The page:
As a hater of Charlie Chan, I went into this book knowing that I'd be reading a lot about Earl Biggers' inspiration for his series, the actual detective Chang Apana, and the historical/social forces that went into and surrounded the book at the time. I really enjoyed Huang's easy-to-understand, interesting analysis of Charlie Chan in Shanghai and other Chan films, in addition to the books and characters. I found his comparison sections between Fu Manchu and Charlie Chan especially intriguing, because I myself have been contemplating that relationship and Huang's analysis was even more eye-opening in terms of my studies here. The most interesting and thought-provoking part of the book was (for me) the section where Huang, an admirer of Charlie Chan, cites Frank Chin's essay on Charlie Chan, which clearly illustrates Chin's distaste for the character. The contrast between the two viewpoints and the surprising connections between the two really shocked me (in a good way) and it made for an even more in-depth but easy-to-understand read. However, I wasn't expecting some of the autobiographical things that managed to slip themselves into the book at all. In fact, I found them rather unnecessary and a little distracting to either the storyline about Chang Apana's life or the cultural impacts of Charlie Chan. Overall this was a great book and I'd recommend it to anyone.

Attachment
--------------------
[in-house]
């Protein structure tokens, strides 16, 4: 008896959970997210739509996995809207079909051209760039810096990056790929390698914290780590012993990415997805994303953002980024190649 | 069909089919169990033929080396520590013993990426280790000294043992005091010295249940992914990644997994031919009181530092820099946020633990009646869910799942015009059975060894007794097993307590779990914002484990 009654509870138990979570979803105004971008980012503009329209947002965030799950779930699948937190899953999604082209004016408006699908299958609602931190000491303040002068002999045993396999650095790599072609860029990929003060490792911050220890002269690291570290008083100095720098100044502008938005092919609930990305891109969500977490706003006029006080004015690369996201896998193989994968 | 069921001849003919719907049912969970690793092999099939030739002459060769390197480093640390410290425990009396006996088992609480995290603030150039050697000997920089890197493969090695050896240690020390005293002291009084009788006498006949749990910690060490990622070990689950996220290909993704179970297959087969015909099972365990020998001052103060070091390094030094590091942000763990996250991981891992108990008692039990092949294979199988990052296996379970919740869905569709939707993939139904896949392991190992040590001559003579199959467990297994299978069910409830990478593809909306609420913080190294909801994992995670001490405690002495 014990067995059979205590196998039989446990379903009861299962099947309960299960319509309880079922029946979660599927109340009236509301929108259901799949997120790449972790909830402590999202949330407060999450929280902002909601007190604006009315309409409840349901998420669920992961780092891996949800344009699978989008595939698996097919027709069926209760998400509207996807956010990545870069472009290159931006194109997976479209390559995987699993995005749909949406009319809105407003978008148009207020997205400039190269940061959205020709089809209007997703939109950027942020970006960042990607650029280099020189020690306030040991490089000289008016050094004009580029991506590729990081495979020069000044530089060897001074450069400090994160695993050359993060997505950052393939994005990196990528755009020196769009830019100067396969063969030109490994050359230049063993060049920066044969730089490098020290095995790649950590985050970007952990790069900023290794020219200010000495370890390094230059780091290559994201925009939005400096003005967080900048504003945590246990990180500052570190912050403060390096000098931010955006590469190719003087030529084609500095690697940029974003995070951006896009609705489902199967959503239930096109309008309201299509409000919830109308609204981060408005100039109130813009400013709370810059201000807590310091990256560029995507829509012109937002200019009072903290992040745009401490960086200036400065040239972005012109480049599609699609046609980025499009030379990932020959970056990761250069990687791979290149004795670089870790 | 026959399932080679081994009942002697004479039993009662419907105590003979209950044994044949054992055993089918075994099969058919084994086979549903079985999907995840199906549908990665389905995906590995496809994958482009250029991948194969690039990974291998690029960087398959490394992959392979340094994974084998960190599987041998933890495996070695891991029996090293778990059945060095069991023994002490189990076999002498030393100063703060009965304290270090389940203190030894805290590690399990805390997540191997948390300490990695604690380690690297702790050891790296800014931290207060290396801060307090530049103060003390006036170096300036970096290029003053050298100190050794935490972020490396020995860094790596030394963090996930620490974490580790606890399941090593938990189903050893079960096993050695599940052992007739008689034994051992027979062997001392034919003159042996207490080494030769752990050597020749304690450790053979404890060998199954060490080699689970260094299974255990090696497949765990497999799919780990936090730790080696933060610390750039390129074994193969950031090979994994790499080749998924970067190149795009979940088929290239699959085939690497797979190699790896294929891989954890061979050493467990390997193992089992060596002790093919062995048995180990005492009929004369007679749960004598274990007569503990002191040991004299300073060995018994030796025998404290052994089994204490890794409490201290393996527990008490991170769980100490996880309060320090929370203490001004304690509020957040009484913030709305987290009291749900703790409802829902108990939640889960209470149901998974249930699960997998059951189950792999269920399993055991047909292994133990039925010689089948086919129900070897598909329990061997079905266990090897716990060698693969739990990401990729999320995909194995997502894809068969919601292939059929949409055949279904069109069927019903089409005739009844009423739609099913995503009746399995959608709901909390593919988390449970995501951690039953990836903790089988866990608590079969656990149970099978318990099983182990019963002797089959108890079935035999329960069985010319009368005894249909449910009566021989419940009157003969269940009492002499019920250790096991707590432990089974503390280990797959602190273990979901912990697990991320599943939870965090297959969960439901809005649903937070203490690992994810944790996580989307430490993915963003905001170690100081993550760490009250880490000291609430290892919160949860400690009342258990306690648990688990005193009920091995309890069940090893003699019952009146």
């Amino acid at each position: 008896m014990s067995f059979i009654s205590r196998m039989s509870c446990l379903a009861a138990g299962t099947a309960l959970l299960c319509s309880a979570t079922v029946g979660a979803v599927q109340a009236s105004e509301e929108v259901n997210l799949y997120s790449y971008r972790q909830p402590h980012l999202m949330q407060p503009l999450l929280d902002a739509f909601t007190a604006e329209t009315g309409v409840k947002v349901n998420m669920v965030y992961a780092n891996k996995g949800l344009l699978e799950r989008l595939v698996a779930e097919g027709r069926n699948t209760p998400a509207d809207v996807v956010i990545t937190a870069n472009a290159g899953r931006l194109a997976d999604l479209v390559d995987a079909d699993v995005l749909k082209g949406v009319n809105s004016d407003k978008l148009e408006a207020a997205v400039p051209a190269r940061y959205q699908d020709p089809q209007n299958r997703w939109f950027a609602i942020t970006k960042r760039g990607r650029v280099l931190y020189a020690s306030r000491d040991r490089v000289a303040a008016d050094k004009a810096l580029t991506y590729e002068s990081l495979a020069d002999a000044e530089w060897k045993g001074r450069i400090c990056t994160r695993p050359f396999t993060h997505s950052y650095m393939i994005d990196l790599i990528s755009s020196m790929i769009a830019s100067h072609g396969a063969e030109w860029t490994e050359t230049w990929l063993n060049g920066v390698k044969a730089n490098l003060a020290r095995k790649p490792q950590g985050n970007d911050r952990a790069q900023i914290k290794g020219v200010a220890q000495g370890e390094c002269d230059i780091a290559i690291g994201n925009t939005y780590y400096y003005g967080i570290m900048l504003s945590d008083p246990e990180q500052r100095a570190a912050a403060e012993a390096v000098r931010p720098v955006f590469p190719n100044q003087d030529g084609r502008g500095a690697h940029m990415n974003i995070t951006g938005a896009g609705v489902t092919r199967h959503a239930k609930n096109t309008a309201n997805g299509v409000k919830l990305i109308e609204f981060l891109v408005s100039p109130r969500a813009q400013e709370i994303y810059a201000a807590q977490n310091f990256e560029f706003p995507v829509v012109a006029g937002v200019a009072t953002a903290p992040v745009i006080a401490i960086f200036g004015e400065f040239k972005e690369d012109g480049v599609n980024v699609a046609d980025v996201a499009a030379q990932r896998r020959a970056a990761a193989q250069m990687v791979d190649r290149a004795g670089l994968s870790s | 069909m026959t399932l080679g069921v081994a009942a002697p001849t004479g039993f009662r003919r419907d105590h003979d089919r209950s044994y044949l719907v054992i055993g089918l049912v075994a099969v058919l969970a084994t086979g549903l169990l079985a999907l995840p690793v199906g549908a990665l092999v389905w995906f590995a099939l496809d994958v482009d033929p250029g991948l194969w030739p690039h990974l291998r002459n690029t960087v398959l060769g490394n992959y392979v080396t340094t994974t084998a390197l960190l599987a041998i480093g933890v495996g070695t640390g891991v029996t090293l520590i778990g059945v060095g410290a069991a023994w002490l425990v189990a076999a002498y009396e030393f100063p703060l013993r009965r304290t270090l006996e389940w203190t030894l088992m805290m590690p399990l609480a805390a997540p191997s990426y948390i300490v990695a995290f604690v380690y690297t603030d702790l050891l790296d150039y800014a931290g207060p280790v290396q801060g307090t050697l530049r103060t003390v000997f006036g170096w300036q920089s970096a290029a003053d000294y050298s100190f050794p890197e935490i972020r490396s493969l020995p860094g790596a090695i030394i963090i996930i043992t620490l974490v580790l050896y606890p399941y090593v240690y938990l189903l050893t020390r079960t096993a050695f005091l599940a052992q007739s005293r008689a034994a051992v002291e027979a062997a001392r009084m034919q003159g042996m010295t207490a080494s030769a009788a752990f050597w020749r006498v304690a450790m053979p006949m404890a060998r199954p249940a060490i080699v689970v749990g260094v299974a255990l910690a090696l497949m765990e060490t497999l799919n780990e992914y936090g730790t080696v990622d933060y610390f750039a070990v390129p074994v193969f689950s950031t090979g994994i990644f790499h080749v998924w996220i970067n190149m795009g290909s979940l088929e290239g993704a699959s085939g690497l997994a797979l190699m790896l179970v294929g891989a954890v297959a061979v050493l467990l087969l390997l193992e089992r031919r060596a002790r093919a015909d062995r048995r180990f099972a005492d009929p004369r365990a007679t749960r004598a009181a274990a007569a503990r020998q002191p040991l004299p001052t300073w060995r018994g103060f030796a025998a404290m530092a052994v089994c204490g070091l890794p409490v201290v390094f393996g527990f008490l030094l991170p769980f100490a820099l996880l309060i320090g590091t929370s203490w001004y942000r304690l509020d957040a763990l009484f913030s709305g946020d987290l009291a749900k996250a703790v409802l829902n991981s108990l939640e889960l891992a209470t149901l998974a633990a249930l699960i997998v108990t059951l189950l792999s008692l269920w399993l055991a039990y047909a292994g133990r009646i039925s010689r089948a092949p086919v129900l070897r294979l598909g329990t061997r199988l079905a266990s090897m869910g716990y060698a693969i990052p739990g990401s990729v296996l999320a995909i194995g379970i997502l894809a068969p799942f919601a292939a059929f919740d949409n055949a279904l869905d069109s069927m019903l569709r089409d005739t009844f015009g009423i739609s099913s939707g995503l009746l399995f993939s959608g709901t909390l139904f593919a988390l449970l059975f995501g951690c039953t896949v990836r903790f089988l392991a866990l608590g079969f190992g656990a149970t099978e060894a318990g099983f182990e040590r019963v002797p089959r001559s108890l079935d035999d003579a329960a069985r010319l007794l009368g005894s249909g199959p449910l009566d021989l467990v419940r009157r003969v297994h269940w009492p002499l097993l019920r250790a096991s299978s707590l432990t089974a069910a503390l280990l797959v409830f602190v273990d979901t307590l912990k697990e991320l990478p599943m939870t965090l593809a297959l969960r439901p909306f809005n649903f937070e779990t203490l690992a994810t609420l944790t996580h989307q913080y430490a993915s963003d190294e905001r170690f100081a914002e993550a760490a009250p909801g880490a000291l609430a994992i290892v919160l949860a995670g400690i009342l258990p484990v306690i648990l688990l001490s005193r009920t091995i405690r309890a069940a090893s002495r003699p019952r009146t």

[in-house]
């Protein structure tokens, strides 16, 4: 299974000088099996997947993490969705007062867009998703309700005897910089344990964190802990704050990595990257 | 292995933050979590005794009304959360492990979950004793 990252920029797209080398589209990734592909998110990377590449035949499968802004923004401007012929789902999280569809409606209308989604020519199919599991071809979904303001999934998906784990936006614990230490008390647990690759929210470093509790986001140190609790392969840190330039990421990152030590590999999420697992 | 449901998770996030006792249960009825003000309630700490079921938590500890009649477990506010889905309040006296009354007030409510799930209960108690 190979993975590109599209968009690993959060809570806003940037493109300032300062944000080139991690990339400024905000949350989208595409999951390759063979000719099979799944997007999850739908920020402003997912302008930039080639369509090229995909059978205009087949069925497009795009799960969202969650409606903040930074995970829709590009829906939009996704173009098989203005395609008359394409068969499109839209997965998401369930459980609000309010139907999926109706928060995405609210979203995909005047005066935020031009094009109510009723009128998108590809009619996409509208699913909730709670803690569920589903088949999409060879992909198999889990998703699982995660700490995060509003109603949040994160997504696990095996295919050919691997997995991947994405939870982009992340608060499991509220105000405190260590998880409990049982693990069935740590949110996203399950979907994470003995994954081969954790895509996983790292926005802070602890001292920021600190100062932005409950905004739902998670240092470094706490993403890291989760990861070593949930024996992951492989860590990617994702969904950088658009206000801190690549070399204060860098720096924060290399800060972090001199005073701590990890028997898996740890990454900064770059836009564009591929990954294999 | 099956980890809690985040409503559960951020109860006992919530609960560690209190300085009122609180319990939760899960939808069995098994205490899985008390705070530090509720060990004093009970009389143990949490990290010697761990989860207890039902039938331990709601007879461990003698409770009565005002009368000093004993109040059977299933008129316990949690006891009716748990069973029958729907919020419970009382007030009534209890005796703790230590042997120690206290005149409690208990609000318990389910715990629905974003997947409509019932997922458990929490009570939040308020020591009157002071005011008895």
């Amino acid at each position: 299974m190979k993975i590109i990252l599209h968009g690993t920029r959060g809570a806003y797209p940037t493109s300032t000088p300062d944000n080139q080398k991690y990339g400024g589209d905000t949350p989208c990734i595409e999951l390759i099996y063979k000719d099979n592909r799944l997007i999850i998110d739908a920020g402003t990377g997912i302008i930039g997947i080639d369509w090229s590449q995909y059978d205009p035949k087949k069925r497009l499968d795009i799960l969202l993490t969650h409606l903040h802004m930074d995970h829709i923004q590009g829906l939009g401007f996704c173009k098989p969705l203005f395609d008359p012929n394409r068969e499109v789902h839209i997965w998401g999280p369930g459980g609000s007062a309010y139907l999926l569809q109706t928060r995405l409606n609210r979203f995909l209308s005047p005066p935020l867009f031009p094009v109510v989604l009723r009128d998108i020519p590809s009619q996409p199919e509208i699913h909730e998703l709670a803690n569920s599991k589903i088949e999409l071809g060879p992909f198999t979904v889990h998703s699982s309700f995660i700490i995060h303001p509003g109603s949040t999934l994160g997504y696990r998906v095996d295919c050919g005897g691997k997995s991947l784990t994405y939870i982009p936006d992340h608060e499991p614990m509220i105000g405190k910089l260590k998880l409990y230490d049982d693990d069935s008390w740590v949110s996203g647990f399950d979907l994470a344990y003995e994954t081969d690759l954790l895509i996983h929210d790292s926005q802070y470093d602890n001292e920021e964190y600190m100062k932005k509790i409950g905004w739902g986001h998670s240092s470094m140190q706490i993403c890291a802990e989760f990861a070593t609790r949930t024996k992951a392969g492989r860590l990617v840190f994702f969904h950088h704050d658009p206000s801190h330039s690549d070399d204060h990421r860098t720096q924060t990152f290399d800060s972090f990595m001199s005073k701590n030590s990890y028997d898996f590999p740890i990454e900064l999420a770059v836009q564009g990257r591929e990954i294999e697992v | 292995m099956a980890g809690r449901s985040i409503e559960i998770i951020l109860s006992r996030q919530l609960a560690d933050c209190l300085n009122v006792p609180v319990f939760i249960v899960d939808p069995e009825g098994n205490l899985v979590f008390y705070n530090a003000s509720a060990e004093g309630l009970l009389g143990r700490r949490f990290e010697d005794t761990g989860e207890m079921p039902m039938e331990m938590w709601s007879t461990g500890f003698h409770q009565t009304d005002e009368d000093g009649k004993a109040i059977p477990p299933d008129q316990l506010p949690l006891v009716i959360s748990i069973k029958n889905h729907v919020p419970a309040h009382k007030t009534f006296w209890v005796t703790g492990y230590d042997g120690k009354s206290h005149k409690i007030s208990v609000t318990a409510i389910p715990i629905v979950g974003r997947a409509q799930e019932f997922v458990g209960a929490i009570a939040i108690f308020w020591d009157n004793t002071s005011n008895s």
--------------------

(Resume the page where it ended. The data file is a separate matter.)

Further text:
Keep on Wondering...
What are the connections between social and historical forces and the representations we see?
Why is yellowface still acceptable? When and how did yellowface turn into whitewashing?
How do these representations create and/or perpetuate stereotypes that are present in our world? What is the impact?